We’ve come a long way since the first Precision rolled off the Fender production line.
New designs, active electronics, advanced materials, chambered bodies, fanned frets... they’ve all been tried and many have been found to be genuine enhancements - but few designers have been brave enough to try all of these new ideas (and throw in a few of their own) in a single instrument.
Both of these basses are built on a dedicated line at the huge Cort factory in Indonesia. This guitar mega-plant also produces basses for Fender, G&L, PRS and many others. It’s a highly automated process, but the resulting standards and tolerances are nigh-on faultless and the plant’s huge purchasing power means that the tonewoods used are among the very best available.
In terms of construction, both basses are pretty much identical, the only real difference being that the Prog 4 has an ebony fingerboard with slightly different glow-in-the-dark Luminlay dots. However, electronics-wise the Prog 4 features Nordstrand Big Rig humbuckers and the rather brilliant Darkglass Tone Capsule EQ and preamp, whereas the Original 5 has the Nordstrand EQ and Zen Blade pickups.
Both have a chambered swamp ash body with a stunning tigerstripe flamed maple top. The unusual shaping of the lower body means that it’s particularly solid and stable when played seated, although the payoff is that the bass can’t be leaned against a wall or amp - not necessarily a bad thing. It needs a dedicated stand, available from Strandberg for around £60.
The roasted maple and walnut necks, with their angular Endure profiles are fixed to the bodies with five ferruled and countersunk screws and have a perfectly smooth satin finish. The two walnut strips are each flanked by a three-layer laminate of unidirectional carbon fibre, adding strength and stability.
The fanned fretting is perfect. In fact both these basses arrived beautifully set up and ready to play straight out of their cases. On the back, the black anodised cover for the control cavity also features the jack socket which is set well back from the edge of the body. The exclusive hardware is all aircraft-grade aluminium.
Strap either of these basses on and you hardly know you’re wearing them. Both are ludicrously light. Even the five-string, at just a smidge over 6.5 lbs is a full three pounds lighter than our Fender Jazz Elite - itself no porker. When you actually start playing these basses you realise just how much thought has gone into the feel and ergonomics.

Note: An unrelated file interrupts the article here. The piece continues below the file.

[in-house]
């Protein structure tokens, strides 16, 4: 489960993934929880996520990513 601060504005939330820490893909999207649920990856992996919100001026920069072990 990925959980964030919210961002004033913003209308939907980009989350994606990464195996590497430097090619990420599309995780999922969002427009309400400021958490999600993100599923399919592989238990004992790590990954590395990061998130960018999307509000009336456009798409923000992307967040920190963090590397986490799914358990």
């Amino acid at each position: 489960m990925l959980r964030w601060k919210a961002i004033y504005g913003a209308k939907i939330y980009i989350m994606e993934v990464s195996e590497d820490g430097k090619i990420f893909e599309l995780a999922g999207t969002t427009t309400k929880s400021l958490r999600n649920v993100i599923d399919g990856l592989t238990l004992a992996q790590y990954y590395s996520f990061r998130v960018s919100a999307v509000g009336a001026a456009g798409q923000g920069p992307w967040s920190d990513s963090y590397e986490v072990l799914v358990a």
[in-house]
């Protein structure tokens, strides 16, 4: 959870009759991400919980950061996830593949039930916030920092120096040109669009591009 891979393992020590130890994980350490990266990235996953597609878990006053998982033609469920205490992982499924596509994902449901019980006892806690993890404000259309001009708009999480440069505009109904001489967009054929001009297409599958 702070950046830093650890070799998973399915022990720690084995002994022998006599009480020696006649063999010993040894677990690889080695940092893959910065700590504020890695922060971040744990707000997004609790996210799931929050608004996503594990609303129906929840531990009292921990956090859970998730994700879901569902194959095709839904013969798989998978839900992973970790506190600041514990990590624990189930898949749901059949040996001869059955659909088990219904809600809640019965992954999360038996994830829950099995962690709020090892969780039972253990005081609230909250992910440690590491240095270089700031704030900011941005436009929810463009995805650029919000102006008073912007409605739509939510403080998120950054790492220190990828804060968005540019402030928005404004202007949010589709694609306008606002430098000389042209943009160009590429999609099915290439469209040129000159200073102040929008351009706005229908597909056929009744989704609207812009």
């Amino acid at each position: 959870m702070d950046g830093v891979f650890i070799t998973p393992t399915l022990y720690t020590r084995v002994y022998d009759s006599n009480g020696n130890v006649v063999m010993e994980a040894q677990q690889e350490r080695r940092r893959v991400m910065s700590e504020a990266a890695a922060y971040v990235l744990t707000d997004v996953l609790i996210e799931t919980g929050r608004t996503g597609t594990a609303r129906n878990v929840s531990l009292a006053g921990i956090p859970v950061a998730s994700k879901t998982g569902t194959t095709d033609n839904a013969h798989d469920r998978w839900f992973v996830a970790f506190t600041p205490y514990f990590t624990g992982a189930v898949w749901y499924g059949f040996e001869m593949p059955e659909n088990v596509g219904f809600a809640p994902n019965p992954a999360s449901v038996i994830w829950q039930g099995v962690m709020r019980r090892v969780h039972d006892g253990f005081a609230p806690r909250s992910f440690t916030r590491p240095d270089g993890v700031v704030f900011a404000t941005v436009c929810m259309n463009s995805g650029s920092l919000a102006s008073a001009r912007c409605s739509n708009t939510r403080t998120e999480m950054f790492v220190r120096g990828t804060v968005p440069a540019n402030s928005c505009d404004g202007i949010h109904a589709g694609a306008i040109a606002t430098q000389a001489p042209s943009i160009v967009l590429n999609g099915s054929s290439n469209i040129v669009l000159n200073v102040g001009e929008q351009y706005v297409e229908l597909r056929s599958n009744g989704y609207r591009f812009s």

A good example is the neck shape. The patented Endure neck profile is a huge departure from the norm. Basically, it provides a flat pivot point for the thumb of your fretting hand on the back of the neck. As you move up the neck, the flat surface moves toward the treble side following the natural position of your thumb. If, like many bass players, you tend to play with your thumb over the top of the neck, the angular planes will feel a little odd at first, although the neck’s overall shallow depth make it fairly comfortable however you play.
Acoustically, both basses are loud with a ringing sustain, but plugged in they have subtly different characters. The natural sonic character of the four-string Prog is aggressive, bright and attacking, a perfect match for the Darkglass preamp. Its EQ particularly emphasises the warm and harmonically rich frequencies. This means that the Prog 4 has a wide range of great rock bass sounds - everything from biting modern tones to a thick, fat punch, which just needs a little overdrive from an amp or processor to create a killer rock sound.
Sonically at least, the Original 5 lives up to its name. The powerful preamp and EQ mean that you’ll quickly find your perfect sound, but the fundamental tone with the EQ flat is rich and warm with a sparkly top and a full but focused low end. The sound reminded me immediately of one of my favourite basses, Sadowsky’s Will Lee signature, perhaps no surprise given the chambered and resonant bodies both basses have.
Traditionally, some bass players have tended to like things the way they always were. With these basses, Ola Strandberg is making a clear statement that things move on and that this is where we are in 2019, not just in terms of design but in manufacturing too. However, the price of these basses demands that we scrutinise every detail, and although they’re very good, the contouring around the neck joint isn’t perfect and the stained finish on the back of the prog 4 is a little uneven. That said, it’s worth remembering that these basses are from the first production run. These small niggles may well be dealt with by the time these basses are available.